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Study reverses Alzheimer's drug theory

26th April 2007

Pain medications such as naproxen and celecoxib do not prevent Alzheimer's disease, new research has claimed.

This contradicts earlier studies which suggested nonsteroidal anti-inflammatory drugs (NSAIDs) may protect against Alzheimer's disease.

The study involved 2,100 people who were given the drugs or a placebo over four years, but most received the drugs for not more than two years.

Constantine Lyketsos, lead author of the study, said: "Although our study was conducted to test the hypothesis that celecoxib or naproxen would reduce the incidence of Alzheimer's disease, these results indicate no such effect, at least within the first few years after treatment begins."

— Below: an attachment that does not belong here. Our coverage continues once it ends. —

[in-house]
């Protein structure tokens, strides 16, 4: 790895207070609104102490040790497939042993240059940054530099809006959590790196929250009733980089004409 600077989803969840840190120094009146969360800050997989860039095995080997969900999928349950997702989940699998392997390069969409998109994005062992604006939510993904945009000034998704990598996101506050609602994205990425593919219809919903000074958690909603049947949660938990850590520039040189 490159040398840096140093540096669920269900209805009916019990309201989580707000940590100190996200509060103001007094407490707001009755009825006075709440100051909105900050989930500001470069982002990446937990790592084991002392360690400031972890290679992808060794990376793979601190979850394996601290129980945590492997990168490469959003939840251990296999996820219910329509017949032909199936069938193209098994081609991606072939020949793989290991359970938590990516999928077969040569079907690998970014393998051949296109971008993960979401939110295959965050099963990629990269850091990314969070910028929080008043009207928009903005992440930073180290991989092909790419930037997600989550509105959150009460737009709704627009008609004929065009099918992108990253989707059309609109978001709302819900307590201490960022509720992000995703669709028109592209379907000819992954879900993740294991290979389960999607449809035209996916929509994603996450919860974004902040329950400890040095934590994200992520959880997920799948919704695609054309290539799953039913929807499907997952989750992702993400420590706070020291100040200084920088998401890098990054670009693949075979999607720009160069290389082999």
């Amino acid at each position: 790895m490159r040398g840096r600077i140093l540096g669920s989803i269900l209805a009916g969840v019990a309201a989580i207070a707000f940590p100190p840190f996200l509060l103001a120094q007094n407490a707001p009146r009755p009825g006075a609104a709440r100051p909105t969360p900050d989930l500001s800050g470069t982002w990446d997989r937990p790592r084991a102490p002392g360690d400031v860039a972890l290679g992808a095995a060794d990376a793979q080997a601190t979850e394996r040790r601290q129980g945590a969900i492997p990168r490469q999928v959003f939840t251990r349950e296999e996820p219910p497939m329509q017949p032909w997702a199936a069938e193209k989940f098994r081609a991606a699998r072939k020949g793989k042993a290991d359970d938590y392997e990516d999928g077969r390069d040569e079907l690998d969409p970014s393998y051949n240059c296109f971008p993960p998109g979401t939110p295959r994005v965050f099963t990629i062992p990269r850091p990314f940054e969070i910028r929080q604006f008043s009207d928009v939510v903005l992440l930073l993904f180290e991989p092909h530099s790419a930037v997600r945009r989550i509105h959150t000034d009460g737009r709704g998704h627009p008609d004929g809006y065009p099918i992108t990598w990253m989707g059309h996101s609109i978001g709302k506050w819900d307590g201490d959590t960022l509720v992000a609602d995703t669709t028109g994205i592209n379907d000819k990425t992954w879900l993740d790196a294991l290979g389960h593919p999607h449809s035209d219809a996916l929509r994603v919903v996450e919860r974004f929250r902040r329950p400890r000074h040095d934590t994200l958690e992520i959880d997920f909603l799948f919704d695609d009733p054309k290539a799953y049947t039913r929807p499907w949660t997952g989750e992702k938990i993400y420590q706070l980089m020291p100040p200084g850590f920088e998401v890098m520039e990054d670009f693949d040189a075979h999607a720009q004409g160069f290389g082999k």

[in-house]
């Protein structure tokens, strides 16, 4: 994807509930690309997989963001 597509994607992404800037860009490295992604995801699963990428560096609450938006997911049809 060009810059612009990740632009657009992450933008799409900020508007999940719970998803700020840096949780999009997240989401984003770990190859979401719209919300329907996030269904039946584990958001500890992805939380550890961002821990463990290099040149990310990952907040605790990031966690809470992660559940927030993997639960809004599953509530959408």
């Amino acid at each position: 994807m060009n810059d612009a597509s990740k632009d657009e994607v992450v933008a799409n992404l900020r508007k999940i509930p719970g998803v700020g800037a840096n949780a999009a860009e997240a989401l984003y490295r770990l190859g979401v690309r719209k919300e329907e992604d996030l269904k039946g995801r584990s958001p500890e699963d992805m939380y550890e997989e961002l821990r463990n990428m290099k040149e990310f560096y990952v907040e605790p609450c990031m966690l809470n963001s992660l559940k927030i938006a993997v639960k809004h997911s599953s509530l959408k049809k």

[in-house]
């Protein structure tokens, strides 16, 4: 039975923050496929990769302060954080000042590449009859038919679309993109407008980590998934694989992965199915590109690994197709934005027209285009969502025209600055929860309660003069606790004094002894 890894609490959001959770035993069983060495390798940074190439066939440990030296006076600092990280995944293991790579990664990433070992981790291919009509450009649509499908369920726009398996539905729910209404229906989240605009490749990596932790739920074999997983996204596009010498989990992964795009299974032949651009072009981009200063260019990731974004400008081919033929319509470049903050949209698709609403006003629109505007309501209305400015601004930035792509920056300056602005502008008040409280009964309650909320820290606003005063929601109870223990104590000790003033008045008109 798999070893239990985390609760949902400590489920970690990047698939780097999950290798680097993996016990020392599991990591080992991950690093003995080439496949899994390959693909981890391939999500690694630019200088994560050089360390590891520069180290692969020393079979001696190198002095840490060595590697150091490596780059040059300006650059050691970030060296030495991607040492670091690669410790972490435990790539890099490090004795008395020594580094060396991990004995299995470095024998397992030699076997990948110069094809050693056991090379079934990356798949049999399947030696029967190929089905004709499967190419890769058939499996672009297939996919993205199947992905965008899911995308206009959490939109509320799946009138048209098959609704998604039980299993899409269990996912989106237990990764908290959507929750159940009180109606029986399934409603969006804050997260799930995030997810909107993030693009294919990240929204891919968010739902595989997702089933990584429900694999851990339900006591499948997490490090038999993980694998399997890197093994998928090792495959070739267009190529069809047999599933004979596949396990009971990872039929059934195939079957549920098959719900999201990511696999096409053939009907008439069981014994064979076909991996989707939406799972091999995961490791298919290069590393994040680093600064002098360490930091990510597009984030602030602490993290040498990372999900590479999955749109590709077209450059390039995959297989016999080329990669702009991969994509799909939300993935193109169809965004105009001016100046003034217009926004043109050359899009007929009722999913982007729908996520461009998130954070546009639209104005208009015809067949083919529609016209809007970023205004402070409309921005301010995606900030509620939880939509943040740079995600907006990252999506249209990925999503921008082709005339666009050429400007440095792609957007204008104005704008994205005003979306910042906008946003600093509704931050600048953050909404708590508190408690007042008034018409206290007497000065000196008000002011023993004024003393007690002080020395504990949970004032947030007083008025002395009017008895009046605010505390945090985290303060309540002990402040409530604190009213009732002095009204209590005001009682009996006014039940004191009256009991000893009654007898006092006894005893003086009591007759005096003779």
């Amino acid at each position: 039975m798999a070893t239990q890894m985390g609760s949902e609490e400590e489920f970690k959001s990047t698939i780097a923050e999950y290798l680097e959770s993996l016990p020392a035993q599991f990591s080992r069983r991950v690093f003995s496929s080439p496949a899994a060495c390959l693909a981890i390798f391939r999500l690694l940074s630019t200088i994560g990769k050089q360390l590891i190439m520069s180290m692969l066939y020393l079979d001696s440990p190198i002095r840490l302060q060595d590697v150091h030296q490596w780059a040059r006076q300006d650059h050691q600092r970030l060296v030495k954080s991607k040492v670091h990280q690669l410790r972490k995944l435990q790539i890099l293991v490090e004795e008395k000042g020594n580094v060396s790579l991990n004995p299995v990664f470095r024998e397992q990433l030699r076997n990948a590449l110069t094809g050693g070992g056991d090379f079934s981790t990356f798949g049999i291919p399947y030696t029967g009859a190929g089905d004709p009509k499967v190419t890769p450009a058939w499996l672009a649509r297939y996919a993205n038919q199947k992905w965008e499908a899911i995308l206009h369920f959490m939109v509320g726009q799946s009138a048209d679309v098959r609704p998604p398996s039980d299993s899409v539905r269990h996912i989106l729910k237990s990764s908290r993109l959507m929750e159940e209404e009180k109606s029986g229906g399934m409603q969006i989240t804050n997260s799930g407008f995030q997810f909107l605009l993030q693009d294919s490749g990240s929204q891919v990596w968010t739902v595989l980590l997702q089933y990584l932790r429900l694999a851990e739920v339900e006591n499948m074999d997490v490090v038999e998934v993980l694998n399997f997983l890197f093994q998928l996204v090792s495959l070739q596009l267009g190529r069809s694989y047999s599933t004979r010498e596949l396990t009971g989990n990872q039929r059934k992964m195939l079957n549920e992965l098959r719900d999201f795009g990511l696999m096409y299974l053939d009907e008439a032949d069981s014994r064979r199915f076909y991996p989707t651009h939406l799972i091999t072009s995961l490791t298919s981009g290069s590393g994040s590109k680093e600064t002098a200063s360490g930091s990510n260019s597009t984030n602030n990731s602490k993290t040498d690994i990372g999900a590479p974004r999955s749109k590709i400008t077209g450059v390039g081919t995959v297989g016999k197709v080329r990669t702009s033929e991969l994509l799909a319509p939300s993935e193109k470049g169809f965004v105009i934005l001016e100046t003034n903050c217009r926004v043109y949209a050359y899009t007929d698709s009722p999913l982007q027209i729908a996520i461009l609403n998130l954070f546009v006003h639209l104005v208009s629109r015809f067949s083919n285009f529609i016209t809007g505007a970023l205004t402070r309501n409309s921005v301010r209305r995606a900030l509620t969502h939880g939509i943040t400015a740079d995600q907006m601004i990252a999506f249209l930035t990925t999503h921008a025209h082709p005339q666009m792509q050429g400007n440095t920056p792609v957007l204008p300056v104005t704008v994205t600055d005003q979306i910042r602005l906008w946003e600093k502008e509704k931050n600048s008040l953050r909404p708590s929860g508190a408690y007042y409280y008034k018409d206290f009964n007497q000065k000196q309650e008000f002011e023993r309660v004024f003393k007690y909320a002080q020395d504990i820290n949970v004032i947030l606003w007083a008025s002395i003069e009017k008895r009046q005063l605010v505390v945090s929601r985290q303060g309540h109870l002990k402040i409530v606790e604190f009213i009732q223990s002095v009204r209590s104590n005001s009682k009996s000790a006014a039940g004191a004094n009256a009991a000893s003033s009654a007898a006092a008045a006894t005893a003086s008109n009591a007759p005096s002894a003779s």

John Breitner, an author on the study, explained why the contradiction might have occurred: One possible explanation… is that our findings relate specifically to celecoxib and naproxen, but not other commonly used NSAIDs, such as ibuprofen.

"Or the drugs may prevent the progression of the disease in people who have advanced Alzheimer's pathology without symptoms – the very people likely to develop symptoms within a year or two."